August 16, 2006
Fans sink their fangs into “Snakes on a Plane”
By Lisa Lambert
WASHINGTON (Reuters) - To hear some punsters tell it, it's
time for Hollywood to "kick asp."
After endless parodies, Weblogs, videos, books, news
reports and T-shirts, "Snakes on a Plane" finally opens in the
United States on Friday with no one knowing quite what to
expect from the super-hyped film other than a story about
reptiles patrolling a panicky passenger jet.
There have been no advance showings of the $30 million
dollar movie after an amazing run of publicity that seems to
have the whole wired world contributing ideas to flesh out a
story from an intriguing title -- a title producers once
seriously thought of changing because it gave the plot away.
Smart moviegoers usually avoid a film released without
advance screenings because it can indicate a studio knows the
movie is bad. But "Snakes" is unusual. People who have never
seen it already call themselves "fans" and many hope it will be
For about a year, bloggers and Web-surfing moviegoers have
built a groundswell of excitement for the action flick about an
FBI agent protecting a witness whom the Mafia tries to kill via
snake bite on a long flight, turning the movie into a
"I really think we're on unprecedented territory," said
David Waldon, author of "Snakes on a Plane: The Guide to the
Internet Sensation," which was published in July.
"You see movies that are hyped like this or even bigger,
but almost all of them are based on things that already have a
bond with the public, like the 'Star Wars' trilogy."
WHAT'S IN A NAME
The Internet hoopla started with a single entry on
screenwriter Josh Friedman's blog last summer.
The film's star, Samuel L. Jackson, threatened to quit when
the studio considered changing the title, saying he'd taken the
job based on the name. Friedman lauded Jackson, arguing those
four words succinctly provided both a name and plot summary,
and gave a good indication of its genre.
More than that, he wrote, the title captured the idea of
being forced to face situations we dread. No one trapped
mid-flight with a bunch of slithering killers can walk away.
The blog's readers and readers of those readers' blogs
agreed. In 1999 the Internet buzzed with anticipation of the
opening of "The Blair Witch Project." But Friedman's wildfire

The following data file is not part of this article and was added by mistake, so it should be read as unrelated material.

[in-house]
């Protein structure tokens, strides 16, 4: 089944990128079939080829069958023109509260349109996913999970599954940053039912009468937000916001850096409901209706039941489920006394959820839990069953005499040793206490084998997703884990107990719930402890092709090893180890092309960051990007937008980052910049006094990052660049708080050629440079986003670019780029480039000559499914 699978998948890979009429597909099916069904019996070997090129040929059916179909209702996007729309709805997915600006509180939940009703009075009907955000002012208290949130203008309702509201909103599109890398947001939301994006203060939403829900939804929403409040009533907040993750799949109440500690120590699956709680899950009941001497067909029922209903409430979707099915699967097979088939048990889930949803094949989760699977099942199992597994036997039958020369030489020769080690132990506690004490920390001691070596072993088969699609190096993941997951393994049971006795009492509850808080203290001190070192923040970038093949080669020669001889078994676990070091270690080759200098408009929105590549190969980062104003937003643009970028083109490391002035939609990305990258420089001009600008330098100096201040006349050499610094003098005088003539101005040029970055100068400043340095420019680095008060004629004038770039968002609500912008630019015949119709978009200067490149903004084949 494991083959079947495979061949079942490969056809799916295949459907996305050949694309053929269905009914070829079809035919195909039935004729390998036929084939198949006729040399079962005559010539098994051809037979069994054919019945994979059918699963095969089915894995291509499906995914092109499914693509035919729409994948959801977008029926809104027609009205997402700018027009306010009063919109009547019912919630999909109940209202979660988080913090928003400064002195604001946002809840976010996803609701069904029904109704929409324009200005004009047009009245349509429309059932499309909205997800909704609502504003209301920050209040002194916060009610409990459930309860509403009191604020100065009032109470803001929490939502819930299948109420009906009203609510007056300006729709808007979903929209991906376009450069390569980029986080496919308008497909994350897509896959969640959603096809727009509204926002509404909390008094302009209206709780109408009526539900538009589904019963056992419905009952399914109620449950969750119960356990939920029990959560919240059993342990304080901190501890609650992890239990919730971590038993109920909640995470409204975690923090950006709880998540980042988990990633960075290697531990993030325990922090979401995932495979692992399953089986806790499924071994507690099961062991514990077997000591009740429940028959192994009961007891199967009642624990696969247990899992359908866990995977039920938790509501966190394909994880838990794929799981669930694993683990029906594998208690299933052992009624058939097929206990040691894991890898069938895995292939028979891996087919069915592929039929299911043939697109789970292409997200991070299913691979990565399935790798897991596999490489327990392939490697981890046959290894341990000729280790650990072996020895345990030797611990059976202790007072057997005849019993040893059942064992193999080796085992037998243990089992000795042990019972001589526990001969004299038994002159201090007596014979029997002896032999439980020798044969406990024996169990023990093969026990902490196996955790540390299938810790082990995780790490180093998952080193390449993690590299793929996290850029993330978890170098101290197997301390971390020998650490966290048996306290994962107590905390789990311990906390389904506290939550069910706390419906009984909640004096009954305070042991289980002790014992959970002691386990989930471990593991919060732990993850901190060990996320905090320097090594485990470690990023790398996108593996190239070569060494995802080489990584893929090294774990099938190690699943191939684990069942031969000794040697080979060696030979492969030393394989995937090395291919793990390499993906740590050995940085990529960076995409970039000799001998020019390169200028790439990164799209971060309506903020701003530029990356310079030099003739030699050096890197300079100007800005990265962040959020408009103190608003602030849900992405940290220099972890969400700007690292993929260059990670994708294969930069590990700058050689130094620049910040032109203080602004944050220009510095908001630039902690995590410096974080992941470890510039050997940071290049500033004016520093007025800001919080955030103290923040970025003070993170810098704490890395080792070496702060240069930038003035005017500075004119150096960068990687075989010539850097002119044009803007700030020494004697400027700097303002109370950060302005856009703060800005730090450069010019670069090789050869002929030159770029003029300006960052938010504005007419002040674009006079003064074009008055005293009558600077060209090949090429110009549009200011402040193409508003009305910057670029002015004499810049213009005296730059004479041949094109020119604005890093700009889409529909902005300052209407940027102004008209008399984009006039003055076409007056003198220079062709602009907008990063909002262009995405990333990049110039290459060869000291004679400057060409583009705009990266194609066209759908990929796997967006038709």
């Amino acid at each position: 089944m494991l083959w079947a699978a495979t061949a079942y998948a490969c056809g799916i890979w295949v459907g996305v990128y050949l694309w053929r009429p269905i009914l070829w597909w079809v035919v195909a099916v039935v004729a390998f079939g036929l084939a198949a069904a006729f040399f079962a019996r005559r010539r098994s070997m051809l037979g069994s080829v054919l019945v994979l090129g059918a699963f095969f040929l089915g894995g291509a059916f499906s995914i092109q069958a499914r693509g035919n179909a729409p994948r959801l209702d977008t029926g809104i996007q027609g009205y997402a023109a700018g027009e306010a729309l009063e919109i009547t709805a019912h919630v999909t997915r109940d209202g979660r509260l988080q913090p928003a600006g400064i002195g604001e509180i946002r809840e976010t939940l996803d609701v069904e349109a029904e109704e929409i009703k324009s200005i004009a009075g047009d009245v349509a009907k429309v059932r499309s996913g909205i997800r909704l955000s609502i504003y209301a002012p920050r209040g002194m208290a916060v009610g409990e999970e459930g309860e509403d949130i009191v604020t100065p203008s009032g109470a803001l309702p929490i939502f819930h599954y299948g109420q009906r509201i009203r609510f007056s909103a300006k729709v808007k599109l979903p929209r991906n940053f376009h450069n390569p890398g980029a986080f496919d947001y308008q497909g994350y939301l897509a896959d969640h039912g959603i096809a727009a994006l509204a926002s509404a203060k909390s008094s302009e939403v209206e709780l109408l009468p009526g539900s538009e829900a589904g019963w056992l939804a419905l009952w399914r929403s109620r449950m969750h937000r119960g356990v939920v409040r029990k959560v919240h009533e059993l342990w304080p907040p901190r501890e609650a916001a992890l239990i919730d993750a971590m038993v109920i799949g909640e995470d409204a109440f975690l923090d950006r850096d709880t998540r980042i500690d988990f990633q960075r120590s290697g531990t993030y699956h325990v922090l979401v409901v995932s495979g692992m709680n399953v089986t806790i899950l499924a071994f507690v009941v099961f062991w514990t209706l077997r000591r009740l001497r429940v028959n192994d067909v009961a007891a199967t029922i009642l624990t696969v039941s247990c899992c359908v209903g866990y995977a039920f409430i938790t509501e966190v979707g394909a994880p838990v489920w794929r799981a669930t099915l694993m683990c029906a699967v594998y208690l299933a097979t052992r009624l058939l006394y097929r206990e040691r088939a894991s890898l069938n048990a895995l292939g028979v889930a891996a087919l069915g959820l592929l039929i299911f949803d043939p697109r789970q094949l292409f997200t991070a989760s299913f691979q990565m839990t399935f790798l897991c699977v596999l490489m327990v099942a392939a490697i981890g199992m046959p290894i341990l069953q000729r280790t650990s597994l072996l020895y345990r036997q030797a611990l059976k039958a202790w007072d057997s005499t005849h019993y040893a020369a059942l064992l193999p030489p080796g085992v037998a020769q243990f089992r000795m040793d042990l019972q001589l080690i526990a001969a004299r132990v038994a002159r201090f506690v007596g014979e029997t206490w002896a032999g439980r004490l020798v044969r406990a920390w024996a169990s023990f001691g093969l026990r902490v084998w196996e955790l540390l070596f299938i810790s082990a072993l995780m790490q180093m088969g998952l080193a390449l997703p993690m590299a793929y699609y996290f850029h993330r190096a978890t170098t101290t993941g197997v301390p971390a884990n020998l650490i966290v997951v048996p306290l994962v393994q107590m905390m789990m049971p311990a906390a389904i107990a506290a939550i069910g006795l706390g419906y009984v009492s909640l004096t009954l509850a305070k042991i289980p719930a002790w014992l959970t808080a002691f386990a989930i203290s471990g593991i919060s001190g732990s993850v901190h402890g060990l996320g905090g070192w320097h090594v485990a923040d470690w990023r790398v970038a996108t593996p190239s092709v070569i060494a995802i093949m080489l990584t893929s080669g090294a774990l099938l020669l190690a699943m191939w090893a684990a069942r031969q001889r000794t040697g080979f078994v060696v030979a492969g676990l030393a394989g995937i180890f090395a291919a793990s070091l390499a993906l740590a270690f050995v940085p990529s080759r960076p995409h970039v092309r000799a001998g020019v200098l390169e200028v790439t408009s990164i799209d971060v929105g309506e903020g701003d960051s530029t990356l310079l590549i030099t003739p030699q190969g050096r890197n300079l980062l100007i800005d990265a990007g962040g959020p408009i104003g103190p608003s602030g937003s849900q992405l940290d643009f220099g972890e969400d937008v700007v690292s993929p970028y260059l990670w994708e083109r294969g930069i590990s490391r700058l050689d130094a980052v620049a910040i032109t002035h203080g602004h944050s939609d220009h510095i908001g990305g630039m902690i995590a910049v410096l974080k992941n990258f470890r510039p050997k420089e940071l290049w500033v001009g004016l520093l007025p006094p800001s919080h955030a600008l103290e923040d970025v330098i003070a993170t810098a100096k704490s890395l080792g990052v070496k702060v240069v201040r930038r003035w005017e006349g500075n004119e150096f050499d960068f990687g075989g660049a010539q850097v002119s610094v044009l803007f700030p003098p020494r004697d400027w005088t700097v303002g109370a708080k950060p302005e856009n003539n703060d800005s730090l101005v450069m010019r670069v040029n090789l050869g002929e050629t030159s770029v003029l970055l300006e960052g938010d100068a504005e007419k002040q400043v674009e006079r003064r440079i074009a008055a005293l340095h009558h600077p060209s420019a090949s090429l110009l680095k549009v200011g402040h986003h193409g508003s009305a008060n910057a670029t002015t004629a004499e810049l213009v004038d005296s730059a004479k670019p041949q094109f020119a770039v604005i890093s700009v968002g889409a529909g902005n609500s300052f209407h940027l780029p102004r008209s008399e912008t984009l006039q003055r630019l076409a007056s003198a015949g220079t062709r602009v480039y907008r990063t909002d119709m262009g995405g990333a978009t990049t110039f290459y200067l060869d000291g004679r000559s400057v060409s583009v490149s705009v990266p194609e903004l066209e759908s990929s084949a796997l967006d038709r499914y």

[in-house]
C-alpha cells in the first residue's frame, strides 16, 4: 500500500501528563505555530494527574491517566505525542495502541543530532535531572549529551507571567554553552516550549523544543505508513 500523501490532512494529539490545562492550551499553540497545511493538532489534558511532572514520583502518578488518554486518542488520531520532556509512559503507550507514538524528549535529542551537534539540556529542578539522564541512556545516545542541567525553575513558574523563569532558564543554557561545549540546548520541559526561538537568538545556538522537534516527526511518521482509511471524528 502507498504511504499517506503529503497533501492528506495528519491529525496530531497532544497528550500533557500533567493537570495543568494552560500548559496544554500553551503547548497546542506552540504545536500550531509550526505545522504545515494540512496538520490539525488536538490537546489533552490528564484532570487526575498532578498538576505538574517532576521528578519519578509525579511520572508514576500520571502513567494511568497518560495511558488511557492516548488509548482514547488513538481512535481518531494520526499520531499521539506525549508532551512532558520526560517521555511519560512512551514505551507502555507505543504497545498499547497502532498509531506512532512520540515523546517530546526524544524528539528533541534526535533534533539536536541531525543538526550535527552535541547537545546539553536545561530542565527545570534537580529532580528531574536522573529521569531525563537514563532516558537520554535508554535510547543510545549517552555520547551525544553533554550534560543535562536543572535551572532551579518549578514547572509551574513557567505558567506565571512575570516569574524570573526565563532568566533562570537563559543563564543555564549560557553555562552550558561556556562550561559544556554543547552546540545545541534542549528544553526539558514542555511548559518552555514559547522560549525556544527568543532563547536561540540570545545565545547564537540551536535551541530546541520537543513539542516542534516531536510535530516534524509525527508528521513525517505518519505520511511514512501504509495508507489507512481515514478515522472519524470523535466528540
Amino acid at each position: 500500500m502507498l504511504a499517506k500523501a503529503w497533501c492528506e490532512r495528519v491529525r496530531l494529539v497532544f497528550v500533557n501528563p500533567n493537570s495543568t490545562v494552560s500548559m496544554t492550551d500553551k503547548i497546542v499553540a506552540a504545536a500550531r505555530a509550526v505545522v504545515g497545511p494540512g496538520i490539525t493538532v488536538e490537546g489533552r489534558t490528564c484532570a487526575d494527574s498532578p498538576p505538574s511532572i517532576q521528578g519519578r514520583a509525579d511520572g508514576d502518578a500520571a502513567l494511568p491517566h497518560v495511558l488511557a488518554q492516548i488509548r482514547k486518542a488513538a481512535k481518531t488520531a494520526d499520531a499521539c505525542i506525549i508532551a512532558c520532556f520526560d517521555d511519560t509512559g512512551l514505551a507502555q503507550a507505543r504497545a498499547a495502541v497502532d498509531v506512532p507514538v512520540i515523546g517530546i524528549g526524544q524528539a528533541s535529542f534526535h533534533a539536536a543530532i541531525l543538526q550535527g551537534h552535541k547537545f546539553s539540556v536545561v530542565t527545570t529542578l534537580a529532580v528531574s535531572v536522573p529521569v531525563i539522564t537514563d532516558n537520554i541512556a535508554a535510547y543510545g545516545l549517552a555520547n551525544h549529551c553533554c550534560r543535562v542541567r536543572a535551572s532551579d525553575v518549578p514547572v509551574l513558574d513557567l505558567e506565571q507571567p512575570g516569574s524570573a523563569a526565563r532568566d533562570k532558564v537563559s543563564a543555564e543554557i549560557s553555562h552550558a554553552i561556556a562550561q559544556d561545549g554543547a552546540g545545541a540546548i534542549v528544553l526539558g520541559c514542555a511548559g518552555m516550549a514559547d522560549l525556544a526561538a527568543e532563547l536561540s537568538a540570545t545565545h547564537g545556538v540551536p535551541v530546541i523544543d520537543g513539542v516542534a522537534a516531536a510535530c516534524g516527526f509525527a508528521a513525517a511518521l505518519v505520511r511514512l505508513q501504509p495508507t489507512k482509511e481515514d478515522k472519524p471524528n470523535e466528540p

spread even farther, thanks to fan-created videos posted on
YouTube.com, where anyone can post videos shorter than 10
minutes, and the social connection site MySpace.com, where the
mostly young users create individualized pages.
"I'm not sure there would have been a phenomenon without
these sites," said Waldon. "It's kind of a new wave of
One video mocked typically flashy trailers for action
movies with the words "One man will rise to thwart the evil
which can only be described as evil," streaking across a
screen, followed by drawings of a man shooting a snake atop a
plane. Another was a music video called "Baby, baby, baby (Shed
yo' skin)," while others had titles such as "Cats on a Plane,"
and "Snakes on an Elevator."
On blogs and videos, fans invented lines for Jackson,
including "I've had it with these snakes on this plane," which
they peppered with an obscenity that Jackson used heavily in
his break-out role in "Pulp Fiction."
In the past, media companies have squashed such practices
on copyright grounds, but New Line Cinema, the Time Warner Inc.
subsidiary that is distributing "Snakes," has embraced the hype
and the producers even included the line in the movies and used
it in previews.
Georgetown University law student Brian Finkelstein,
founder of the popular "Snakes on a Blog" Web site was sure
he'd be sued. Instead, New Line's Executive Vice President of
New Media Marketing, Gordon Paddison, called to thank him.
One fan, though, seems finished with all the hype. The
original blogger, Friedman, declined to be interviewed for this
article and gave up blogging about "Snakes" for a while,
instead writing about his struggles with cancer.
"Look, people. I get it. I'm a great disappointment to you
all. We had a few giggles, shared some digital sushi and Diet
Coke, we made New Line an extra fifty million dollars and had a
good time doing it," he recently wrote. "Cancer can only kill
you but a funny blog entry can make Dr. Pepper shoot from your